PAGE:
WOLFOWITZ
Charles Dharapak  /  AP file
Deputy Secretary of Defense Paul Wolfowitz is seen testifying before the Senate Budget Committee earlier this month on Capitol Hill. Wolfowitz has been a lightning rod for criticism over the U.S. invasion of Iraq and other defense policies.
updated 3/16/2005 11:18:23 AM ET 2005-03-16T16:18:23

President Bush on Wednesday tapped Defense Deputy Secretary Paul Wolfowitz, who has been a lightning rod for criticism of the U.S. invasion of Iraq and other defense policies, to take over as head of the World Bank.

Bush told a news conference that Wolfowitz, now Defense Secretary Donald Rumsfeld’s top deputy, was “a compassionate, decent man who will do a fine job at the World Bank. That’s why I put him up.”

The administration began notifying other countries that Wolfowitz was the U.S. candidate to replace World Bank President James Wolfensohn, who is stepping down as head of the 184-nation development bank on June 1 at the end of his second five-year term.

The United States is the World Bank’s largest shareholder in the development bank. The bank traditionally has had an American president. Its sister institution, the International Monetary Fund, traditionally has been headed by a European.

Bush, during the news conference, noted that he had called Premier Silvio Berlusconi to talk about Iraq and other issues earlier in the day and said that he had discussed Wolfowitz, “my nominee,” with the Italian leader.

“He is a man of good experience,” Bush said. “He helped manage a large organization .... a skilled diplomat, worked at the State Department.”

Wolfowitz, 61, was sworn into his post at the Defense Department in March 2001, marking his third tour of duty at the Pentagon.

He was regarded as more academic and ideological than his boss, Rumsfeld. Wolfowitz was among the most forceful of those in the Bush administration in arguing that Iraq’s Saddam Hussein had weapons of mass destruction, and he had predicted that Americans would be welcomed as liberators rather than occupiers once they toppled Saddam’s government.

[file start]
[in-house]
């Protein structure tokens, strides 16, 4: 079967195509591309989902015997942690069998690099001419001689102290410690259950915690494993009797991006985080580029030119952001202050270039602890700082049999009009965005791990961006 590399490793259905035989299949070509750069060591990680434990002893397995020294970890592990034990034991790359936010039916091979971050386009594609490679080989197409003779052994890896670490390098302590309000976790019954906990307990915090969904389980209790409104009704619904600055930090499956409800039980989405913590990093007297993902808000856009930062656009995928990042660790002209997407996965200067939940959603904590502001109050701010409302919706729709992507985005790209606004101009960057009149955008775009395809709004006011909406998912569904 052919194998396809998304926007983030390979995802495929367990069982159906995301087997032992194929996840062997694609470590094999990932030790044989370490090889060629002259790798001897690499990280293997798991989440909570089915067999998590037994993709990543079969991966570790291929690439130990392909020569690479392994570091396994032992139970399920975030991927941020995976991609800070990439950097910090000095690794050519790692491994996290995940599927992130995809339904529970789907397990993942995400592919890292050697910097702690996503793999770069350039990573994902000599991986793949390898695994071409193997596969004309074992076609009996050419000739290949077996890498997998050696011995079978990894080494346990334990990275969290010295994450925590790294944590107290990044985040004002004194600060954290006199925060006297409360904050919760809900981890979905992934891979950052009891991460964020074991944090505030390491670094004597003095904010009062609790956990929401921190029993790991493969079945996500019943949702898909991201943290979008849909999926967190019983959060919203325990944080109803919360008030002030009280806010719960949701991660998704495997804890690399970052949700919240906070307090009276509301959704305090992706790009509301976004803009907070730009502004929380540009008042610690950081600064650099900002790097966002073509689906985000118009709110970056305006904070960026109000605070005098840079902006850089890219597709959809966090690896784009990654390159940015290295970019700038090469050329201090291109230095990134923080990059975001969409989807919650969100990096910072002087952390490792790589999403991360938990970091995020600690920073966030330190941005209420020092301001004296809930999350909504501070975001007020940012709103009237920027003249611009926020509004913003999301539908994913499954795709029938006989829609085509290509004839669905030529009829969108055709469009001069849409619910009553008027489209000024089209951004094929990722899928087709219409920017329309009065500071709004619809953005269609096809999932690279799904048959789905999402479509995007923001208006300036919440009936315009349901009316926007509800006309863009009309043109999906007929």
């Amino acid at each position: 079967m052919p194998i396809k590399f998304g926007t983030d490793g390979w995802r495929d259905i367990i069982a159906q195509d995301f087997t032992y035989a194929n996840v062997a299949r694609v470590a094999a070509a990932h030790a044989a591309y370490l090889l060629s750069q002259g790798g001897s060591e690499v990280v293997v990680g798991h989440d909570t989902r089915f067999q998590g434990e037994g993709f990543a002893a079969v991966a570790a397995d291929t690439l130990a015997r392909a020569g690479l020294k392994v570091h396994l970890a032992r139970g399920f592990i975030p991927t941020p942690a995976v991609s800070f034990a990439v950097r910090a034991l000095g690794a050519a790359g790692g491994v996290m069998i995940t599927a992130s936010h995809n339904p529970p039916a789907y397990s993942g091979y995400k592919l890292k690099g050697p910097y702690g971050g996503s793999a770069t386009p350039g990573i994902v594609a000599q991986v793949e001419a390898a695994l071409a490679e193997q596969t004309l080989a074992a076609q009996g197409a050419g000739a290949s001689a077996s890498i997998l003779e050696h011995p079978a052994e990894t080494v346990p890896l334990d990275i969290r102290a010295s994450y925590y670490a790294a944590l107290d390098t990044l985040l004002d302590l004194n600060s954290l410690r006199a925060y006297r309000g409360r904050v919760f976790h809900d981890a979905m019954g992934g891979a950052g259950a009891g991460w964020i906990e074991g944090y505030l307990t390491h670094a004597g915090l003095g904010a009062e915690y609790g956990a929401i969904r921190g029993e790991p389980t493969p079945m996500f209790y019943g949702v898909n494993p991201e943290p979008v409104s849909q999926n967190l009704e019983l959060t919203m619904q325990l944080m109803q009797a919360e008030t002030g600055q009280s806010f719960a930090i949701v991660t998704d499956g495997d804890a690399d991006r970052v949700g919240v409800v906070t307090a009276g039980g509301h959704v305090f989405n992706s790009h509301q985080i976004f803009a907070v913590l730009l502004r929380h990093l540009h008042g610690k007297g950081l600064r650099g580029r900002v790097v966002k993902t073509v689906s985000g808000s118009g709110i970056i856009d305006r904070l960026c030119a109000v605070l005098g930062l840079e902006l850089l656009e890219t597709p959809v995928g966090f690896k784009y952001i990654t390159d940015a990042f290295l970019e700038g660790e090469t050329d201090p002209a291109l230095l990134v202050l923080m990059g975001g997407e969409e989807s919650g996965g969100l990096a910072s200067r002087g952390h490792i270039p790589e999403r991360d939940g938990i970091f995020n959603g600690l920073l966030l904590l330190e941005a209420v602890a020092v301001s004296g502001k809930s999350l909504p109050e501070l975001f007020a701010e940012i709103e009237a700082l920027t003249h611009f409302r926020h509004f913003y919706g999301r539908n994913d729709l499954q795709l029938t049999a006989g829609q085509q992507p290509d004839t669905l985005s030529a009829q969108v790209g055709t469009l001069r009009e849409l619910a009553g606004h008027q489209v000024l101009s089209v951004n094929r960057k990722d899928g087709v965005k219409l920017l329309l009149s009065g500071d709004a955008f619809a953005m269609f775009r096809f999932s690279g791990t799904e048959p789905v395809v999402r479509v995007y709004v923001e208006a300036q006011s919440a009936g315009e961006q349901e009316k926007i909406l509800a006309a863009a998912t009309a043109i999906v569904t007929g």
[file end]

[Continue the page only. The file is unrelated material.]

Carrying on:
Wolfowitz, a veteran of six administrations, has earned a reputation for being a foreign policy hawk — the view that the United States should use its superpower status to push for reforms in other nations. A conservative scholar, Wolfowitz, before taking over the Defense Department post, had served as dean and professor of international relations at the Paul H. Nitze School of Advanced International Studies of The Johns Hopkins University.

Administration supporters of Wolfowitz said Wednesday he is suited for the World Bank post and pointed to his management experiences at the Pentagon and his diplomatic experience at the State Department. He had served as assistant secretary of State for east Asia during the Philippine transition to democracy. He also served as U.S. ambassador to Indonesia.

The World Bank’s 24-member board will soon vote on Bush’s selection of Wolfowitz to head the development bank. Approval is expected.

“The executive directors of the board ... are in the process of consultations with the member countries they represent,” the World Bank said in a statement.

Wolfensohn, bank president since June 1, 1995, emphasized reducing poverty in developing nations and making lending projects more effective. Previously, he headed the John F. Kennedy Center for the Performing Arts and was a Wall Street investment banker for 20 years.

Wolfensohn, in a statement, said he has known Wolfowitz personally and professionally for a long time. “He is a person of high intellect and broad experience in and out of the government and has many of the qualifications that would be critical to leading the bank,” Wolfensohn said. “I look forward to ... doing everything that I possibly can to ensure a successful transition.”

For now, it is expected that Wolfowtiz would take over the World Bank post when Wolfensohn’s term ends on June 1.

William Cohen, who was secretary of defense during the Clinton administration, praised Wolfowitz.

“He has a keen understanding of the tides and trends that have shaped our world since the end of the Cold War,” Cohen said, “and a deep commitment to liberty and improving the quality of life for suffering people.”

The Bush administration has been pushing for major reforms in how the World Bank operates, especially interested in having the development bank dole out aid in the forms of grants, which don’t have to be repaid, rather than loans.

A number of people were said to have been in the running as his successor, among them Carly Fiorina, the recently ousted chief executive of Hewlett-Packard Co.; John Taylor, the Treasury Department’s undersecretary for international affairs; Peter McPherson, the former head of Michigan State University who served as Bush’s point man on rebuilding Iraq’s financial system; Randall Tobias, Bush’s global AIDS coordinator; and Christine Todd Whitman, the former head of the Environmental Protection Agency.

© 2012 The Associated Press. All rights reserved. This material may not be published, broadcast, rewritten or redistributed.

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